Every effect has a cause, and the nature of the effect is to move towards the cause. That the world is an effect is demonstrated by its daily movements, the very fact of the evolution of the universe. There cannot be evolution of anything, unless it is transitory and is characterised by a tendency to move to something which is beyond itself. That is why, again, it is held that the cause of the world cannot be within the world. The world is of the nature of a momentary effect; therefore the cause should be transcendent to it, which means to say that it should be outside the world – outside, not in the sense of a spatial separation from the world, but a logical precedence. God should be logically prior to the world which is the effect. When God is said to be transcendent and beyond the world, it does not mean that God is sitting above in the skies. God's creatorship is a logical presupposition, and not a spatial transcendence, or a location in some distant atmosphere.

There is also a feeling in everyone and everything to gather more and more of status to oneself. The status in which one finds oneself is always found to be insufficient. Everything grows, and everything has a tendency to grow, to increase, and to expand. Man asks for more and more of everything, and never gets satisfied with whatever is supplied to him. This asking for a 'more' should end in a culmination, which, too, indicates that this culmination should exist. There cannot be aspiration for a thing which is nowhere. If human aspirations have a meaning, what they suggest should also have a meaning. If we feel that our aspirations actually exist and that they are not merely apparitions, then that which they seek should be there as a reality, because thought cannot operate in non-existence.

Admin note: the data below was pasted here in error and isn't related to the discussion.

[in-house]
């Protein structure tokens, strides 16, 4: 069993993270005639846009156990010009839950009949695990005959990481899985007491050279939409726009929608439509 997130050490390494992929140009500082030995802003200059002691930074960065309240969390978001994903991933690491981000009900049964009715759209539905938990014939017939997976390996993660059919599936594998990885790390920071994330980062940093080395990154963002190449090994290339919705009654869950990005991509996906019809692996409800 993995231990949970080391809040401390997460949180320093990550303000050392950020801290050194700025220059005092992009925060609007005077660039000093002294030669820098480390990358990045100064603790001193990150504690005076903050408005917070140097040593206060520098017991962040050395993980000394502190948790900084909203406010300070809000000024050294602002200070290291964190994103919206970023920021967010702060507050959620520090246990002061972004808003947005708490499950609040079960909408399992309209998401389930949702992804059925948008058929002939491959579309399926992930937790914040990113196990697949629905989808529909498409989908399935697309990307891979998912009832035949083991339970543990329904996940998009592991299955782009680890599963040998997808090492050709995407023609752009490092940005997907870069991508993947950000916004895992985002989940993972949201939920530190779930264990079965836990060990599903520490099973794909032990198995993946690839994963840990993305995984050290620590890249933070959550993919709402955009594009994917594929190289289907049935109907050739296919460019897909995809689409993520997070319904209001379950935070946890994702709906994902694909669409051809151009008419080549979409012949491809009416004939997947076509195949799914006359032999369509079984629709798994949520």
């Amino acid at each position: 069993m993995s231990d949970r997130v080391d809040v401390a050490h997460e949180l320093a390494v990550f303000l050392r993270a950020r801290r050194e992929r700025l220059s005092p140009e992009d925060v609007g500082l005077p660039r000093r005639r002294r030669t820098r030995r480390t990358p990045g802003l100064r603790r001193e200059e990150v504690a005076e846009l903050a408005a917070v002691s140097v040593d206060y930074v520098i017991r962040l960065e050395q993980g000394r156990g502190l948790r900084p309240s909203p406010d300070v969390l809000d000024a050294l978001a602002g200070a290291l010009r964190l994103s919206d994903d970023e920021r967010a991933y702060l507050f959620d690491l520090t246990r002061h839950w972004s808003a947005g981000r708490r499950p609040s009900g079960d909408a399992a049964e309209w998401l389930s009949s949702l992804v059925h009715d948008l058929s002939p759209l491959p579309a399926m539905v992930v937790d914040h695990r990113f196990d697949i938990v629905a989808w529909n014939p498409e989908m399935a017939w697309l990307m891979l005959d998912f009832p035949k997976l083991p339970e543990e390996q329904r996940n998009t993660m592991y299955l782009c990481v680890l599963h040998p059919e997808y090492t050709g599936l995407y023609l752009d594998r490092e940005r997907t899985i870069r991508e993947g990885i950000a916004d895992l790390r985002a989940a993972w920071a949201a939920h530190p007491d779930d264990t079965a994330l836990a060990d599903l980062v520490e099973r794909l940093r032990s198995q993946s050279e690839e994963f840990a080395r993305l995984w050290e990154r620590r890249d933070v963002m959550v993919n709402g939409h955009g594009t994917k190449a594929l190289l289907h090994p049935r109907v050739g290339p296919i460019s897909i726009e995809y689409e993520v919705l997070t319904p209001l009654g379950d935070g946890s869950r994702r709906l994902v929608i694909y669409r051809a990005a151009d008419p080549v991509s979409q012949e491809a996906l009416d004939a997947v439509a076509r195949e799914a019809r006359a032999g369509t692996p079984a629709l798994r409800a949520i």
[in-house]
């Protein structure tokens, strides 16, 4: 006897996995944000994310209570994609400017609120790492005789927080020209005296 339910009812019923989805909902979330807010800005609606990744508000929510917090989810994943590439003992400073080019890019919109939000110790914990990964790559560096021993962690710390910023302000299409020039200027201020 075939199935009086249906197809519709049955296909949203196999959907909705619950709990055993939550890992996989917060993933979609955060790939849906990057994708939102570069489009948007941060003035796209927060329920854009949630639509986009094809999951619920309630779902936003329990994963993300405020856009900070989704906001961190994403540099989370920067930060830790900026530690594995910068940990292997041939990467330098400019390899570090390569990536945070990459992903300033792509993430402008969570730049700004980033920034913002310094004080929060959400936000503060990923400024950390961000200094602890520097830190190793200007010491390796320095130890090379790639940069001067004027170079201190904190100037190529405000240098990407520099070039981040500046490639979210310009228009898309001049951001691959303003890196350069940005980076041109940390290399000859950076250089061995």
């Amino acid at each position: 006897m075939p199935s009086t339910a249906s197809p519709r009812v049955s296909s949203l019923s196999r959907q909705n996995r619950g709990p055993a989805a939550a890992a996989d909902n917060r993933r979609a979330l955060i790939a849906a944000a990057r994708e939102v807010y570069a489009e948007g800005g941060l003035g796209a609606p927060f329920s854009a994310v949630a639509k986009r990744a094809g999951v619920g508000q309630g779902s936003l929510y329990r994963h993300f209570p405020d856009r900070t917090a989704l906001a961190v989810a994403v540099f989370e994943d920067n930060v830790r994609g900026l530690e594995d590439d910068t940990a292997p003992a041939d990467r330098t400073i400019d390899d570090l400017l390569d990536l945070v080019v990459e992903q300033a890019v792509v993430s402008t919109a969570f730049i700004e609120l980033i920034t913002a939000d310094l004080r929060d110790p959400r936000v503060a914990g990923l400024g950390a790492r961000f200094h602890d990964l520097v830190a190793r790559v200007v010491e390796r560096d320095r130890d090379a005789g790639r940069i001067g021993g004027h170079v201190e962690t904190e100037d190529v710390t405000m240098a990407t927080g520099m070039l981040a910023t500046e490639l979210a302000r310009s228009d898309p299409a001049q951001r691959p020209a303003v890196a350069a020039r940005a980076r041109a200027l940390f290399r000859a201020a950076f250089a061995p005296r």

The perfection that one sees in the world, the method with which Nature works, and the precision which one can see in the operation of all things, is regarded as the teleological argument for the existence of God. The exactness, the minutiae, and the perfection with which anything in Nature works is incomparable. The beautiful arrangement of the parts into the wholeness of Nature cannot be explained unless there is something which brings about this arrangement. The parts cannot be connected together into the pattern of a whole without a permeating presence bringing together all the parts into their completeness. One part cannot associate itself with another, because the one is different from the other. There cannot be any such thing as association of one thing with another thing in this world. There cannot be a coordination of one individual with another individual if some element does not operate as a cementing link between things. One finds that everywhere such an association is recognisable – in human beings, in animals, in plants, and even in inanimate structures. Everything tends towards everything else. This is what one observes everywhere. In the astronomical universe, there is the law of gravitation; in the social world, there is the law of organisation; in the mental world, there is the sanity of coherence in thought which hinges into a living whole the variety in mental functions. The principle of affection or love that one psychologically demonstrates in one's life is again an indication of the impossibility to exist without mutual relationship. How can there be relationship of anything unless there is a presupposition of that which transcends the distinctions obtaining between the parts or the individualities? This universal power of cohesion is termed God. The very existence of the universe in the way it works should be adequate demonstration of God's glory.